Back at the car, our drivers insisted that whatever amount they had agreed to be paid was actually just a tiny fraction of what we owed them. This seemed a bit bold as they had never taken us to the place we were paying them to take us. I dropped a pile of gourdes on one of their bikes and quickly went to grab the car. I suspected they might attack the car as we passed, but they likely took one look at the bruised and battered exterior and reasoned that they could have little effect - and they might give themselves tetanus besides.
|Fort at Saint Louis de Sud|
We set off on the road to Port au Prince having no clue where we were to spend the night. Our flight was at 10 in the morning, so it would make sense to stay in the city itself, but the cheapest room there was $40/night, and there were no particularly desirable locales within an hour in any direction from the airport. Turning onto the road for the south coast, we formulated a plan that involved seeking out a cave and convincing nearby villagers to put us up for the night. This fell apart when it got dark before we reached the trailhead for the cave. I resolved to keep driving to Jacmel and figure out something there.
A downpour started, and this, coupled with the darkness, meant that we could see next to nothing as we turned and twisted along the windy mountain road to the coast. Arriving in downtown, we were greeted with a scene reminiscent of a zombie apocalypse - a huge crowd of people, filling the whole street, raced towards us, as the cars in front of us desperately tried to spin around and get out of there before they were overrun. We did the same and retreated down the road to a milkshake vendor to ask directions and formulate a plan. The city was in the midst of a massive weekly Sunday festival, and so we took backroads to the beach. Since my last trip to Jacmel, the coastline had been transformed into a broad, glittering, mosaic sidewalk with live music, street performers, and hordes of people walking to and fro. We left our car behind a jeep full of riot police, charged with monitoring the promenade, and joined the revelers.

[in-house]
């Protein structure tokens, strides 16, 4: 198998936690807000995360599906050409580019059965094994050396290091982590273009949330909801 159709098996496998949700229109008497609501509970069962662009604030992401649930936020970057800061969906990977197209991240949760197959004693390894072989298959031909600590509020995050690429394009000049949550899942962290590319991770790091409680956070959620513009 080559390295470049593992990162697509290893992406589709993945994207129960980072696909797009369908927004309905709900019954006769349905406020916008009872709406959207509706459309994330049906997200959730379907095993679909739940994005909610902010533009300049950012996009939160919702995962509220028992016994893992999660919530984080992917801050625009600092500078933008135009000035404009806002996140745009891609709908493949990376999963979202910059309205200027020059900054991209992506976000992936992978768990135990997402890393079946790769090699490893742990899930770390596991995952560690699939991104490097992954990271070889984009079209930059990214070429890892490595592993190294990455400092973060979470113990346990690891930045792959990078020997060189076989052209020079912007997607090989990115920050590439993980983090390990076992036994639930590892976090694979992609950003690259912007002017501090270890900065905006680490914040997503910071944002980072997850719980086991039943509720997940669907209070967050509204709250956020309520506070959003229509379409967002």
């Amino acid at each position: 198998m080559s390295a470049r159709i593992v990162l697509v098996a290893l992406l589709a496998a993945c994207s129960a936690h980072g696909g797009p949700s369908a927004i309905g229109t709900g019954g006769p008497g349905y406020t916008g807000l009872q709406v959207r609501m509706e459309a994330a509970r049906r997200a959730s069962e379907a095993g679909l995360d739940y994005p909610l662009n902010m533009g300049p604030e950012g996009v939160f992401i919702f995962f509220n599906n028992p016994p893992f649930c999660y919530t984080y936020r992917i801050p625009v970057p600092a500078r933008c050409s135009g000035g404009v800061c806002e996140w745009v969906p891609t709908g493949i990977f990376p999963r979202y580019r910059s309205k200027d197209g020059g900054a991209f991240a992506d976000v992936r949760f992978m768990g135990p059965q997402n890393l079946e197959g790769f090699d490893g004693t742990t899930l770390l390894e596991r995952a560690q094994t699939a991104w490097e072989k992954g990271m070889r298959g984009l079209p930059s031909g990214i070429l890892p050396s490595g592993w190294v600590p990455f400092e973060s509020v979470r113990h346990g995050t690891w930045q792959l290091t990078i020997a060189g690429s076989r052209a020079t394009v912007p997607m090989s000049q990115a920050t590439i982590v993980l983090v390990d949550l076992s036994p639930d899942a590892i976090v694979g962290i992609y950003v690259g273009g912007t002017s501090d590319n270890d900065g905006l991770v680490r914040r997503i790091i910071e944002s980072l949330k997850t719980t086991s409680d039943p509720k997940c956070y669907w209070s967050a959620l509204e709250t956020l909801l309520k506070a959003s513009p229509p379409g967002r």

We had reached the main square when it abruptly started pouring. Hundreds of people hid under the pavilion and the playground. We headed for the luxury hotel and ordered a single beer so we would be entitled to stay dry, make use of the sparkling clean bathrooms and listen to a live band. We had forgotten just how disgustingly filthy Emily's clothes were; next to her, I was nearly socially acceptable. Fortunately we were the only ones in the restaurant and the staff had little cause to chase us away; one waitress offered to sell Emily a t-shirt.
We retrieved our car and parked it on the main square away from the street lights. The seats reclined all the way and we managed a pretty decent seven hours of sleep before we awoke at 4am to drive to the airport. It took little over an hour to reach the outskirts of the city, and then another two to make it through the maniacal rush hour traffic to the northern edge of town. All manner of vehicle, from the swarms of tiny motorbikes, to the monstrous frankenbuses, swerved at random between all four lanes on both sides of the road. A water truck sped by, blasting the Titanic theme song over external speakers to let people know their morning delivery had arrived.
The gas gauge was two marks away from full and we pulled into a station and handed our last 200 gourdes to the attendant hoping this would top it off. We started up the car again and the gauge remained unchanged. We looked all over town for a money changer and traded in $5 and stopped at another station and put this in the tank. The gauge remained unchanged. We gave up and returned the car to the rental agency and paid $10 to cover what they estimated to be two missing gallons. We also gave them about 80 leftover sachets of water, which they seemed quite grateful for.
There were still 60 seats available when we reached check-in and the attendant gave us each a "big front seat". We were likely some of the smelliest passengers to ever fly first class.
|Random parade of people covered in mud|
|From the Orlando school district to the mean streets of Haiti!|
|Jacmel's brand new boardwalk|
|Our 60 gourde excuse to duck out of the rain and use a fancy hotel's bathroom|